December 16, 2014
When Montreal Gazette reporter Sue Montgomery started a conversation on #BeenRapedNeverReported,revealing her own experience of sexual abuse, she never expected to initiate a movement that would reach 8 million persons within a week. Women from across Canada, but also from around the world, talked about their experience of sexual violence – many of them for the first time. Their testimonies on Twitter highlight the need for social change and social justice, both leading to gender equality and respect. Sue Montgomery will MC our annual Gala Cocktail in Montreal, on February 12, 2015, at Cirque du Soleil headquarters. We couldn’t think of a better person to be part of our event and share some of her insights into the phenomenon of sexual violence and the need for human rights education. Sue also agreed to answer some of our questions.
Equitas: Do you see a connection between Equitas and #BeenRapedNeverReported?
Sue Montgomery: I think there is. I like the fact that Equitas has partners in different countries and is across Canada. Whether in school programs or summer camps, through its Play it Fair, Speaking Rights and Young Women Young Leaders programs, Equitas is reinforcing fundamental values of equality and respect. I also like the fact that Equitas is doing amazing work with relatively few funds. Besides, I like the idea of being MC of the Equitas Gala because it’s always a fun night!
I think what’s happening with #BeenRapedNeverReported is this: we all recognize that women have rights but my view is that the feminist movement has been asleep for a while. Now we’ve found our voice. We’re not going to stop asking for change until we can effectively see a change in terms of violence against women. This is a strong cause for Equitas, especially when it comes to teaching people about women’s rights, around the globe.
This #BeenRapedNeverReported movement has really gone global too. I had discussions with women in India, Pakistan, Kenya… all around the world. Thanks to the internet, a lot of people who wouldn’t otherwise have a way to, can now join the movement and become empowered.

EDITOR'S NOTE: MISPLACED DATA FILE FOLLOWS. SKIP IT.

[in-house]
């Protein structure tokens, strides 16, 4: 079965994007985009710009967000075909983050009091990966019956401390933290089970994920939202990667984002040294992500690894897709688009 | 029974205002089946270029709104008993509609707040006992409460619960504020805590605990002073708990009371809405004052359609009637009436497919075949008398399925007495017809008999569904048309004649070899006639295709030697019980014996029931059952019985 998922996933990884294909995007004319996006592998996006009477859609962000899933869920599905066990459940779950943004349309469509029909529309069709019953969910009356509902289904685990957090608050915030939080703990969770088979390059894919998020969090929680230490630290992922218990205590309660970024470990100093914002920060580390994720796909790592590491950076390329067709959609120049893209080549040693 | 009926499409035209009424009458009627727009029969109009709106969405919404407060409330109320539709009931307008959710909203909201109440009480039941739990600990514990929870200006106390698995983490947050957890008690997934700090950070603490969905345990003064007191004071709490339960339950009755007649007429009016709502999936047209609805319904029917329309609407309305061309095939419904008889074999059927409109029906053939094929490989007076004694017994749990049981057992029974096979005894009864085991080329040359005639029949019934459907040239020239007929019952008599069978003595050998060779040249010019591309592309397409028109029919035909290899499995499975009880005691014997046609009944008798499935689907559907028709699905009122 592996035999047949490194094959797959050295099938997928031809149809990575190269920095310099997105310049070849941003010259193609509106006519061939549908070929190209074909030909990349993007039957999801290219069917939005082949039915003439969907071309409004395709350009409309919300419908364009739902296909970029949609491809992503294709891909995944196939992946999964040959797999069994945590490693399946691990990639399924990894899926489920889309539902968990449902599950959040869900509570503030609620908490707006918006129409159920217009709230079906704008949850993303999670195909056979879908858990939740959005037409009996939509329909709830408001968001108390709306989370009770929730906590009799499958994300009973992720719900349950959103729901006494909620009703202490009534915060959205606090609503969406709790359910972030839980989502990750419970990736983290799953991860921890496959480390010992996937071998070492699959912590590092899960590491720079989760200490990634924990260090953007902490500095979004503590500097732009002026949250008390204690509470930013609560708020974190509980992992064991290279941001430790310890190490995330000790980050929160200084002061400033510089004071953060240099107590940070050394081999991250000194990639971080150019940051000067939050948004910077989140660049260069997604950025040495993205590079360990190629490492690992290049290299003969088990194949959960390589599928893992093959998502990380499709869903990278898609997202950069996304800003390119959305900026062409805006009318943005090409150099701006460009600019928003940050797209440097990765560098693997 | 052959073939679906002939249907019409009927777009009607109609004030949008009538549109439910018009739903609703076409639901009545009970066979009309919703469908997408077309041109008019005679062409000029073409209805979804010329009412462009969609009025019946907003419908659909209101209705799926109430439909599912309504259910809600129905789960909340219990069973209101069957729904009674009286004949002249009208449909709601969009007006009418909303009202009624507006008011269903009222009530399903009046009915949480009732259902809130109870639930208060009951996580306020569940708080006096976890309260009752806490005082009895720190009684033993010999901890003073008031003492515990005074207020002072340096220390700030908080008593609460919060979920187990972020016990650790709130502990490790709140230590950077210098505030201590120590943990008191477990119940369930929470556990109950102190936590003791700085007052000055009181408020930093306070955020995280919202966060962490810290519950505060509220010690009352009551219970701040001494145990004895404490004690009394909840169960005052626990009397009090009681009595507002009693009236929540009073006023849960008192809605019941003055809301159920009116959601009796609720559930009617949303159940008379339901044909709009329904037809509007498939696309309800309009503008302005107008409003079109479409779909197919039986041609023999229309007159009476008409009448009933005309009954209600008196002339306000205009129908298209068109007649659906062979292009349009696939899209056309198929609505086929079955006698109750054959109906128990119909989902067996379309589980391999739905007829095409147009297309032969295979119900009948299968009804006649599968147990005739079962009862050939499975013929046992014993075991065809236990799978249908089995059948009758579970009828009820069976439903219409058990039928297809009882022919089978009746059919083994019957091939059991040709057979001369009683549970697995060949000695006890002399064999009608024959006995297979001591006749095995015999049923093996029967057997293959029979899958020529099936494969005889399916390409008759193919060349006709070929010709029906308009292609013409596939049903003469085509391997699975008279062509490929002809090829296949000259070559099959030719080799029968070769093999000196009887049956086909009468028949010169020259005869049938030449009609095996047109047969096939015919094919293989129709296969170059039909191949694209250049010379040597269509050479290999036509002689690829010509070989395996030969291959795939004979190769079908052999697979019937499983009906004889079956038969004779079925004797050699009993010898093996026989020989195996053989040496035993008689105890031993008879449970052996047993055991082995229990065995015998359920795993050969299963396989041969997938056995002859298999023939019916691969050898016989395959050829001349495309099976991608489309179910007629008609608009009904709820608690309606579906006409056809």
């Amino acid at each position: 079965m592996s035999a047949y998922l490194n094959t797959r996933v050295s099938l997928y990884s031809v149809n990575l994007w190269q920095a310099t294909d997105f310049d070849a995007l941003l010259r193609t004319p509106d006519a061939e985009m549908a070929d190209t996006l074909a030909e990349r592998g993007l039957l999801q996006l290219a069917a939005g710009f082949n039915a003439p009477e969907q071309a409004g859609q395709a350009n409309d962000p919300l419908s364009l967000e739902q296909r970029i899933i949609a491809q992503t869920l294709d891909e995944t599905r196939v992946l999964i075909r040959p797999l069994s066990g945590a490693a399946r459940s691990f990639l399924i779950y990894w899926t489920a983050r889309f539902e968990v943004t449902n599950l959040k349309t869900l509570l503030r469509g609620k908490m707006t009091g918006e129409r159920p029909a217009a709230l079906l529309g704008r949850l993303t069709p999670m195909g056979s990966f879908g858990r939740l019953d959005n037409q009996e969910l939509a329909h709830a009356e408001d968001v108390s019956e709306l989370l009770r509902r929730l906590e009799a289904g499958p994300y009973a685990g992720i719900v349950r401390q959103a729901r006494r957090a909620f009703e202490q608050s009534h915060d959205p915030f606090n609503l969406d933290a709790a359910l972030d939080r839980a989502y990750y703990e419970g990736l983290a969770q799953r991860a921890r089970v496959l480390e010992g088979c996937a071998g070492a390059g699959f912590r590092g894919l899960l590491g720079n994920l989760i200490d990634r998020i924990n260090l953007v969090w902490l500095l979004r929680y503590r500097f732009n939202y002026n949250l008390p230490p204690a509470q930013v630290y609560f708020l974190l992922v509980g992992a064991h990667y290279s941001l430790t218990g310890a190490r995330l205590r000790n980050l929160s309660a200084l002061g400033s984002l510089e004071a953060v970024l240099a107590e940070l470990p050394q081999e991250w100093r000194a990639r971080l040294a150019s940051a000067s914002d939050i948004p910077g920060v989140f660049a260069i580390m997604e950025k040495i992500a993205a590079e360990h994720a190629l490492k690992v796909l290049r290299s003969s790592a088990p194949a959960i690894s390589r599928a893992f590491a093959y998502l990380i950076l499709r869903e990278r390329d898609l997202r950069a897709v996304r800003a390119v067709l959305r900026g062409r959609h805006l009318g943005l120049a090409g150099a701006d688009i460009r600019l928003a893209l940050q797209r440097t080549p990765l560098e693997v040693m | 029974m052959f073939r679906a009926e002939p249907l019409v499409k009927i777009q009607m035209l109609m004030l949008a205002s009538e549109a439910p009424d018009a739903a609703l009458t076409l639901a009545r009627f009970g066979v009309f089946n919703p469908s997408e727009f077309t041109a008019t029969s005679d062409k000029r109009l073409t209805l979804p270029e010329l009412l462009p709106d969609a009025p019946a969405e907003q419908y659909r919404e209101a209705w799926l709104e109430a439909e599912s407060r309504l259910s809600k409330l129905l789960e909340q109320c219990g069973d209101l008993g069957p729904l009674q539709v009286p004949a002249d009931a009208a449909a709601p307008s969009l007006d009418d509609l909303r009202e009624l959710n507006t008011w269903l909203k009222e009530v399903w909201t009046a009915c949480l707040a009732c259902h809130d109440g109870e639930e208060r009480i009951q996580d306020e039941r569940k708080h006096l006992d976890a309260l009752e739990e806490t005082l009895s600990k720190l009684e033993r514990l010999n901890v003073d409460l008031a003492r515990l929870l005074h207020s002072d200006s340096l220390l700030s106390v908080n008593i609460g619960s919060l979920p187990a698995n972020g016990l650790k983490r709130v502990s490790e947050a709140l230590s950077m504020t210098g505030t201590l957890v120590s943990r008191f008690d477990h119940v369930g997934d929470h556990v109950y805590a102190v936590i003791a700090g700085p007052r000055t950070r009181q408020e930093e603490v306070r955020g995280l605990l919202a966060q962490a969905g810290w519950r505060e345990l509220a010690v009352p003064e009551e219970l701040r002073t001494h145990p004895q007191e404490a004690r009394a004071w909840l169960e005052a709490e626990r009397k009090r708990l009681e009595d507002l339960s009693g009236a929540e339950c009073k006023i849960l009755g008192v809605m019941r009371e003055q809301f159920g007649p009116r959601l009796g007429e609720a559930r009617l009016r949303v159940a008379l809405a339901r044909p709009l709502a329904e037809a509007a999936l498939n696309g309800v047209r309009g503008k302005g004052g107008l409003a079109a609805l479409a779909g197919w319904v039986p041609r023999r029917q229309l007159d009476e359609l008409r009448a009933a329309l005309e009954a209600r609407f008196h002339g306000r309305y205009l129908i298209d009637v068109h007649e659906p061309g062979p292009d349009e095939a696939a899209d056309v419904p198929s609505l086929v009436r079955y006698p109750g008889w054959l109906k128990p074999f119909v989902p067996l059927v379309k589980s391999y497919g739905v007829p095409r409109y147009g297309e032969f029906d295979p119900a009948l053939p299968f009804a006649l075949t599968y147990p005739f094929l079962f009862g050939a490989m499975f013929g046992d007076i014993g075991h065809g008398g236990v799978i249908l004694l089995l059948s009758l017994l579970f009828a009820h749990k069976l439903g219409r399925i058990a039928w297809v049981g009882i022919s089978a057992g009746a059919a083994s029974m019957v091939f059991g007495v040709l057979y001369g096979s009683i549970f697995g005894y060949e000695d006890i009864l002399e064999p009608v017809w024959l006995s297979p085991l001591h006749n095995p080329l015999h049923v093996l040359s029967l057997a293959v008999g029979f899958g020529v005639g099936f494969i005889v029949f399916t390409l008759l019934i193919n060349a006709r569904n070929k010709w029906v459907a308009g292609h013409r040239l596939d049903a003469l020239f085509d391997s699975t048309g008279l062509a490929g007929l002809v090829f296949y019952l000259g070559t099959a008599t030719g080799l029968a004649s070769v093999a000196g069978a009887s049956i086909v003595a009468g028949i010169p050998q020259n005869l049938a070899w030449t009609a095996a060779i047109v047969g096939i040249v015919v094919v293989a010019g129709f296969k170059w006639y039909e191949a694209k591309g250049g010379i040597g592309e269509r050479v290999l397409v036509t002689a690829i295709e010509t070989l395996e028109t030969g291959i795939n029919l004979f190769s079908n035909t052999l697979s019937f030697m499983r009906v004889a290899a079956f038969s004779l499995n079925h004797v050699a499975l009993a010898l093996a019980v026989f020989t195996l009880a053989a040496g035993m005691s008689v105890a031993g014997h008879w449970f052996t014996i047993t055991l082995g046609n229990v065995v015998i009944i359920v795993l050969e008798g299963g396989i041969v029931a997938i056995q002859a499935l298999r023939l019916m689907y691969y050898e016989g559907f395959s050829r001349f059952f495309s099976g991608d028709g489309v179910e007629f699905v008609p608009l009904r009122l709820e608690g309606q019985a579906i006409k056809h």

E.: How do you see the role of education in addressing violence against women?
S.M.: Now that a lot of people are talking about sexual violence, that we recognize that there is a problem – basically we’re facing an epidemic of violence against women globally – the next step is to address what we’re going to do about it. For me, there’s no doubt that educating has to be the first thing we do. I think we should be starting from a very young age. We should talk about what constitutes a consensual and respectful relationship. I mean, when the age is appropriate, of course. A lot of kids are learning about sex on the internet and sometime it’s very unrealistic and very violent. Often, they don’t have anyone telling them what constitutes a healthy relationship. Education is then the first step to move toward a lasting social change.
It goes without saying that men have to be part of this too. Violence against women is not just a woman’s problem, it’s a man’s problem. Men have to be the ones to step up. But I don’t want it to be “us against them” or anything like that. It has to be a cooperative thing. When I look at the younger generation, I see a willingness for men to participate and bring about change. That’s the kind of commitment we need. I think there are a lot more men like that in this generation than perhaps in my own generation.
E.: Can the Equitas Gala Cocktail help spread the message a little bit?
S.M.: For sure. I think that with a movement like #BeenRapedNeverReported, the more things we have like that, the more people will recognize that educating people about their rights, teaching children about inclusiveness and cooperation and so on is really what we need to do. You have to start young to bring about this shift at a very young age to get people away from the really entrenched roles that people seem to have fallen into. This sort of behaviour or pattern is very destructive for everyone and for our society.
I’m convinced that a lot of this violence against women is also the cause of many mental illnesses, both for men and women, because I’m sure men do not enjoy being violent: there are reasons why they are acting out like that. So I think when we start addressing that we’ll see a healing in society in many different ways.
Finally, I think Equitas is part of that mission, especially with their Play it Fair program. I think that’s something people can really identify with. Whether we’re in Canada or abroad, we all want the same thing, the same rights, the same respect. And that’s exactly what #BeenRapedNeverReported is all about: respect. You don’t treat people in a violent way.